This Op Ed was originally published in the Charleston Gazette on Thursday, March 5th 2015. Check out the original article.
Things started well. When the West Virginia Legislature repealed the 2009 Alternative and Renewable Energy Portfolio Standard law early in this year’s session, legislators wisely kept the part of the law that authorized the West Virginia Public Service Commission to regulate net metering for retail electric customers who send electricity back through their electric meters.
Net metering is a system used in 44 U.S states that allows small scale solar power producers to get a one-for-one credit for the kilowatt hours they produce to offset electricity they use from a power company. Since 2009, more than 600 residential and small business customers in West Virginia have invested millions of dollars in new electricity generation with the understanding that net metering would be there for the 30-year lives of their systems.
After the Legislature passed House Bill 2001, repealing the 2009 AREPS law and preserving net metering, a bipartisan group of delegates introduced HB2201 to reinsert a definition of net metering into the new net metering law created by HB2001. That’s when the problems started.
Strangely, HB2201 did not use the definition of net metering found in either the Alternative and Renewable Energy Portfolio Standard law or the current Public Service Commission rules. Instead, HB2201, by changing an “or” to an “and,” eliminated a whole category of West Virginia citizens from having access to net metering. Many observers suspected that lobbyists from AEP and FirstEnergy, the two Ohio-based holding companies that control our state’s electrical system, started manipulating HB2201 even before the bill was introduced.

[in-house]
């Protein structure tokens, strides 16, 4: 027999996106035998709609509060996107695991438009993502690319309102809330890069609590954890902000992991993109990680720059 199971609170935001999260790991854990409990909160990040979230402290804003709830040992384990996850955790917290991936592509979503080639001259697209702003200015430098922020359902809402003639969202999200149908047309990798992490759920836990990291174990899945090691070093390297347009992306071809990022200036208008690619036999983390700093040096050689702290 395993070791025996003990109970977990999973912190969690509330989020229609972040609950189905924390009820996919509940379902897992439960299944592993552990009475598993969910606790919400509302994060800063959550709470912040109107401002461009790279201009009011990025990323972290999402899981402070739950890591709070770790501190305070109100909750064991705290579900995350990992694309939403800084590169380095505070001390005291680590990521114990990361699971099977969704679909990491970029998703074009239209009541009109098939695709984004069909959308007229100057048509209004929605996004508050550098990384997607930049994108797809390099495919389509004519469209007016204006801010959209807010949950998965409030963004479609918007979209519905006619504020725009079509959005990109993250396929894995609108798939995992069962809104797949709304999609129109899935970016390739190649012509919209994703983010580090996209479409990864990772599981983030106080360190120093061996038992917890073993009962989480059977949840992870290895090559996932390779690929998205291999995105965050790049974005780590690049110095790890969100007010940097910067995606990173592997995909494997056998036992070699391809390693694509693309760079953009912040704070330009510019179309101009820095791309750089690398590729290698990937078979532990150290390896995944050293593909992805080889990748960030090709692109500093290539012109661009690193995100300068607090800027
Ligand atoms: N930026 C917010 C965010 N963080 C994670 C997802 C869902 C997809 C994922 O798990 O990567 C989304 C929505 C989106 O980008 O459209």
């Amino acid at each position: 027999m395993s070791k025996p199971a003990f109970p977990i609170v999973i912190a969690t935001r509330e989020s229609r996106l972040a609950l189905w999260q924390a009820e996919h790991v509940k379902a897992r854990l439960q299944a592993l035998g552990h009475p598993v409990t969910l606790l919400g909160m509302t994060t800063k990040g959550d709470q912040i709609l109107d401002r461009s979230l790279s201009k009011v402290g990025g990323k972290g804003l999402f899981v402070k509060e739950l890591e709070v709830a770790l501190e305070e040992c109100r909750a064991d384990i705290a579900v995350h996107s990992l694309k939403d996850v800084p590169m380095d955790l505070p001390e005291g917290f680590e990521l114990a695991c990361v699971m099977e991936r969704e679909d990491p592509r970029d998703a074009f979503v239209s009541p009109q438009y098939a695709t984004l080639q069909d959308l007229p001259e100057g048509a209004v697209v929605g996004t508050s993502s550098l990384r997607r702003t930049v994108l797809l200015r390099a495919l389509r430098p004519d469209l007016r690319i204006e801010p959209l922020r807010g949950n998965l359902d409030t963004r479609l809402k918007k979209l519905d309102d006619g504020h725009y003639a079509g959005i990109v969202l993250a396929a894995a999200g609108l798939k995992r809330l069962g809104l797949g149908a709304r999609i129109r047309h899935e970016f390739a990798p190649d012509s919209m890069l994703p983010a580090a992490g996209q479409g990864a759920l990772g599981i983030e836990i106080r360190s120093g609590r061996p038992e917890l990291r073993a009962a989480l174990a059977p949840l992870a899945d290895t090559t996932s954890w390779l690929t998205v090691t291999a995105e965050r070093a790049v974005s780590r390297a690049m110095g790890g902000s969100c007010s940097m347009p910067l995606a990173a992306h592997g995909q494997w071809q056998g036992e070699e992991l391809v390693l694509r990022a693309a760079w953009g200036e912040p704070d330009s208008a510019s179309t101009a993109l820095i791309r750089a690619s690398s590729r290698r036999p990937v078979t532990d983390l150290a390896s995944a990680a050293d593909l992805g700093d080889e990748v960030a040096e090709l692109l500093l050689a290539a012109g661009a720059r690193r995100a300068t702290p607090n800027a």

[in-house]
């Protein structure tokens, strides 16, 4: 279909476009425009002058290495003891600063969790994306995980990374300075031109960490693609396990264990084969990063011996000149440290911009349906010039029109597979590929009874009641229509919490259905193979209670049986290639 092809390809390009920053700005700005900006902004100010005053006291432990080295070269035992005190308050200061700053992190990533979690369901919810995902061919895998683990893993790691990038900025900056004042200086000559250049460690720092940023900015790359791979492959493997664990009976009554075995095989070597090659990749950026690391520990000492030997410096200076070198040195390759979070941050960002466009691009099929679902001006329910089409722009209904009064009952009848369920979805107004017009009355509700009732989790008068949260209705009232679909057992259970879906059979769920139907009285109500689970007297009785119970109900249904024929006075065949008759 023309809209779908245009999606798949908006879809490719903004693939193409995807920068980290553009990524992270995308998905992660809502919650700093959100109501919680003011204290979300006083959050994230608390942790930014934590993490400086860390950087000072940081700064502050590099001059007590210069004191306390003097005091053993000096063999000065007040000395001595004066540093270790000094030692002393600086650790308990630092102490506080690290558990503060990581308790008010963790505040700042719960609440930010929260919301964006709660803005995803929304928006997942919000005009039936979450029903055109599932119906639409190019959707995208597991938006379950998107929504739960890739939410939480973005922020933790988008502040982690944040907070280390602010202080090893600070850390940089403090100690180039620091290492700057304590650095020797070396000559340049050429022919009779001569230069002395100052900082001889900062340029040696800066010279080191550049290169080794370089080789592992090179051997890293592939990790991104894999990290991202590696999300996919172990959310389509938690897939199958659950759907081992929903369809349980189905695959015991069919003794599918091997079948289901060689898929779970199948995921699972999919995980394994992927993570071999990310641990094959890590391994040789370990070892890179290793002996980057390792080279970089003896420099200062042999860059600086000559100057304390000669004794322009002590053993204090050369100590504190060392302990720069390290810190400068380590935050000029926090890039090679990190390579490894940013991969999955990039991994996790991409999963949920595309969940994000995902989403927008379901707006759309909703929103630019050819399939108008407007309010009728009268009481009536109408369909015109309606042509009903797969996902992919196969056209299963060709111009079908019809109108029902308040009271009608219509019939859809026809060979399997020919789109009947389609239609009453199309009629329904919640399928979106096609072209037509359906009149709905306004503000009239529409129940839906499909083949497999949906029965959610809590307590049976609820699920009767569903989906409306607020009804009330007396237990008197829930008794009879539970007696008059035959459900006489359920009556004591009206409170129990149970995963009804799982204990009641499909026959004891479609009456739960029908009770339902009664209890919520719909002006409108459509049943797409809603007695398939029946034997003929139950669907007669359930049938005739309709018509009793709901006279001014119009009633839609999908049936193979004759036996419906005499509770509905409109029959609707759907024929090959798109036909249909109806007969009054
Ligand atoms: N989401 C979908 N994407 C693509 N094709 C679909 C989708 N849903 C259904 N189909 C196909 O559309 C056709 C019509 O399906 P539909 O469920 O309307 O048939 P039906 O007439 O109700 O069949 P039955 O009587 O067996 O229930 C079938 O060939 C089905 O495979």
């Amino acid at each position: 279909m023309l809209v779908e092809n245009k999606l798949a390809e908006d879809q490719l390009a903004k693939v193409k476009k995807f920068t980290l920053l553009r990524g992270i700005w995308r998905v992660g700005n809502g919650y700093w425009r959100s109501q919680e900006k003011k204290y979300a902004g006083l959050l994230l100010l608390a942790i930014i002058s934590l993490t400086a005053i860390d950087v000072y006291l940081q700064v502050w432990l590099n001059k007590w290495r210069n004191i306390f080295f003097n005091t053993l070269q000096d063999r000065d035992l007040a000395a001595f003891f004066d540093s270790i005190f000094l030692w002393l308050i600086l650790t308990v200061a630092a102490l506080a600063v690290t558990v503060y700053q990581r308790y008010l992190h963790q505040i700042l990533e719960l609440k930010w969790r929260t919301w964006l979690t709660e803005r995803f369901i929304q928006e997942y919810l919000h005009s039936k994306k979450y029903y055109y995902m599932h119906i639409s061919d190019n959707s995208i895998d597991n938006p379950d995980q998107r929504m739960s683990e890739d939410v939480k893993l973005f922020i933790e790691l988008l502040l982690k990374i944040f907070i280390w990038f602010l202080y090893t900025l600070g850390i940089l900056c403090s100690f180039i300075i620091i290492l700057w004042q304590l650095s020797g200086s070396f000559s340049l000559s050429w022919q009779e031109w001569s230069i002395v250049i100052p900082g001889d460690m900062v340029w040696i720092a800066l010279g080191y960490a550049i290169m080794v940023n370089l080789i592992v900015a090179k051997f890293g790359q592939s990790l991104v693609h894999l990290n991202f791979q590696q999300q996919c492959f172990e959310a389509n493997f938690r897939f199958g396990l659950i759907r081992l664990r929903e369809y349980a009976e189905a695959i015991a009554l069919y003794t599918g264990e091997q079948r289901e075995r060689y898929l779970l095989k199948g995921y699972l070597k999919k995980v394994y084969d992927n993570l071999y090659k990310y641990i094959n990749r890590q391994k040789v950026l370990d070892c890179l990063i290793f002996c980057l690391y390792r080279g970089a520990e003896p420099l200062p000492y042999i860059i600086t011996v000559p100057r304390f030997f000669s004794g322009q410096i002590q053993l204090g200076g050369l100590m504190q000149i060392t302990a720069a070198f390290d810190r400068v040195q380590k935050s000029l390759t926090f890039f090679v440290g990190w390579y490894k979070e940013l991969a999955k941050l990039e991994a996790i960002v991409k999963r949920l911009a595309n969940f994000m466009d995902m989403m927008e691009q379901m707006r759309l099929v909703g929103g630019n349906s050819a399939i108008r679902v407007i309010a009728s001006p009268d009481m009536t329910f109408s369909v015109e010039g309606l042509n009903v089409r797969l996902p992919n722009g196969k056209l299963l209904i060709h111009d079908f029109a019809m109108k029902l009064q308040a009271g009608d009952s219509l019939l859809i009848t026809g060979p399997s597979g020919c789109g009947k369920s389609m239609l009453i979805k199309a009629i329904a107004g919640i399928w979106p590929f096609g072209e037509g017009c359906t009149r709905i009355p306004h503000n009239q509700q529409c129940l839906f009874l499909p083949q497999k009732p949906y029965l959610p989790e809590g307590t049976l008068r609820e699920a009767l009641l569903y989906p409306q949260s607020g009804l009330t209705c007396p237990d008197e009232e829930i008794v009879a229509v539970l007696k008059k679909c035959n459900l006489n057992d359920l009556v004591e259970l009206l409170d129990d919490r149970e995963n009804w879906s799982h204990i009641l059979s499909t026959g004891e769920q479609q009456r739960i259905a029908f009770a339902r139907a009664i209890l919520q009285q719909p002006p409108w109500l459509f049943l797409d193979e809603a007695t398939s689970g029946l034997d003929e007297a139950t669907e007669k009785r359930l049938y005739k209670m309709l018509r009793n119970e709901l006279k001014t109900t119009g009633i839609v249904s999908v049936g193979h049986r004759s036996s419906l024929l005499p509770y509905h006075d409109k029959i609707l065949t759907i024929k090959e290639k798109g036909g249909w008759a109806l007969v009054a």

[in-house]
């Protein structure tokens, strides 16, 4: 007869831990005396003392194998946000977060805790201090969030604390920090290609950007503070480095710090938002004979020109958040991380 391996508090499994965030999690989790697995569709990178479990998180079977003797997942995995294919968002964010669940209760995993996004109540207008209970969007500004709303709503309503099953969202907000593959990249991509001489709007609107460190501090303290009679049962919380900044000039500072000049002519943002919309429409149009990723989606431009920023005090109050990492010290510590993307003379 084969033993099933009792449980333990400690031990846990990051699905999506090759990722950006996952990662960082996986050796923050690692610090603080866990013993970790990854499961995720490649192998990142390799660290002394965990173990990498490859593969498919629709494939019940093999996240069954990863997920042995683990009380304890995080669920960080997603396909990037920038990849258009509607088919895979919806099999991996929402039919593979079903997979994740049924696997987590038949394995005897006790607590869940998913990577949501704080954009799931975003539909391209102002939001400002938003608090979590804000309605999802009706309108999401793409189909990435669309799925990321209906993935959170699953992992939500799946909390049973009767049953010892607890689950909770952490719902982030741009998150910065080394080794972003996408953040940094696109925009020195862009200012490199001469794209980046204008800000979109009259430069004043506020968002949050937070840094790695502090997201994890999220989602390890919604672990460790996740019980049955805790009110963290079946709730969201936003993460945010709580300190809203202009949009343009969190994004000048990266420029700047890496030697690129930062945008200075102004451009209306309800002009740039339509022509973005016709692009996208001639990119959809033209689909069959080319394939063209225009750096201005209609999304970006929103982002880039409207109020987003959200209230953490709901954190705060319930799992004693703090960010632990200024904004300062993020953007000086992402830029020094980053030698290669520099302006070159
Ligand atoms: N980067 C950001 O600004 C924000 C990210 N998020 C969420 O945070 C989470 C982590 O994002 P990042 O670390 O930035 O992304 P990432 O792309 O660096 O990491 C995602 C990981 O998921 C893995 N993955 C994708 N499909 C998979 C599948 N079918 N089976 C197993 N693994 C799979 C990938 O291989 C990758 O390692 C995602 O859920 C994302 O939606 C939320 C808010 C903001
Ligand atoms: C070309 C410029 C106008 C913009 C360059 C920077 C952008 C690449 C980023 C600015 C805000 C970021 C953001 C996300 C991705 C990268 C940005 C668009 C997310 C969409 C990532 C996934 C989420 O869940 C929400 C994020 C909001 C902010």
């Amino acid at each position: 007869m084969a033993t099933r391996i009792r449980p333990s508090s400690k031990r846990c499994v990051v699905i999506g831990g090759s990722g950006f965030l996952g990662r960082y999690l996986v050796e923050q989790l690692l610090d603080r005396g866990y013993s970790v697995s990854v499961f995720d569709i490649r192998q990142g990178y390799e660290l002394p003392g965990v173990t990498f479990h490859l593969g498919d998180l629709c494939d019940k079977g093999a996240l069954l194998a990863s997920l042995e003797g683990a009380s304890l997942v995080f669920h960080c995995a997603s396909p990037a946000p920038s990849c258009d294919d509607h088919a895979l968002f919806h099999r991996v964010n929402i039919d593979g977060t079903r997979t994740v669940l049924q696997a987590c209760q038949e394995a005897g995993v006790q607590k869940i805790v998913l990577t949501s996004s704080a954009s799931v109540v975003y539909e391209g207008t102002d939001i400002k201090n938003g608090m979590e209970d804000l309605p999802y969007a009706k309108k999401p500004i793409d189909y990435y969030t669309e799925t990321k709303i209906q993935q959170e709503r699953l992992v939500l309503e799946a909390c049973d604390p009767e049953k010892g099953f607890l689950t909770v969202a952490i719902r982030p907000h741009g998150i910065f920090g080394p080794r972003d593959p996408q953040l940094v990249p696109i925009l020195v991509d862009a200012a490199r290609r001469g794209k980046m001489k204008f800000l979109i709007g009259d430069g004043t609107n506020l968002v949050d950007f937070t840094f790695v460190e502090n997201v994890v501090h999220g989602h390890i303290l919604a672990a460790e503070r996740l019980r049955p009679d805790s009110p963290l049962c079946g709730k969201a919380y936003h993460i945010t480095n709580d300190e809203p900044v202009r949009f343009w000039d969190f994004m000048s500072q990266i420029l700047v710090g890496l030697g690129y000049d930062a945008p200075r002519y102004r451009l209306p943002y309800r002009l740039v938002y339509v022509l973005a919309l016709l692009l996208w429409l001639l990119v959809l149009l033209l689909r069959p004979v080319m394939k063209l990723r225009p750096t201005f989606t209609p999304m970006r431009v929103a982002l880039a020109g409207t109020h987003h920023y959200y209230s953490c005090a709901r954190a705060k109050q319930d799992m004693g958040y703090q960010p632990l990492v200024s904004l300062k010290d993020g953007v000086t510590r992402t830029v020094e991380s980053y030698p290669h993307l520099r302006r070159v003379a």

And things got worse from there. Each time solar advocates pushed legislators to change HB2201, power company lobbyists inserted more and more attacks on net metering. Just three years ago, both AEP and FirstEnergy agreed to net metering rules at the West Virginia Public Service Commission in a voluntary settlement. Now, with vague and misleading language about “cross-subsidization,” the power companies tried to get the Legislature to dictate new terms to solar power producers. The power companies also pushed many PSC net metering rules into law, removing control of net metering that was passed to the PSC in 2009, and reauthorized in the newly passed HB2001.
The result of all this meddling and manipulation is that HB2201 is now a mess that casts a cloud of regulatory uncertainty over business investment and innovation in West Virginia. Solar installers in West Virginia are already seeing current orders being canceled or postponed as customers fear for the future of their investments. Large installed projects, such as those as American Public University in Jefferson County or the Morgantown Transit Authority, are now looking at much longer payoff periods on their investments of taxpayer funds. Most disturbing of all, Yeager Airport’s planned project to invest $15 million to $20 million in the largest solar power array in the state may not happen.
HB2201, vetoed once by Gov. Tomblin, is back on his desk a second time. The bill is aimed straight at killing West Virginia’s small, but growing, solar power industry. This industry includes residential electric customers, installation companies and large institutions. HB2201 has already cost our state jobs and new business.
Gov. Tomblin simply cannot allow AEP and FirstEnergy, through the West Virginia Legislature, to dictate the direction of West Virginia’s energy future. He needs to veto HB2201 a second time to show that West Virginia means business when it comes to innovation and investment by West Virginians, for West Virginians.
Bill Howley lives on a farm in Chloe, where he shares his net metered solar electricity with his neighbors and edits The Power Line, the View from Calhoun County, a blog about energy issues in West Virginia.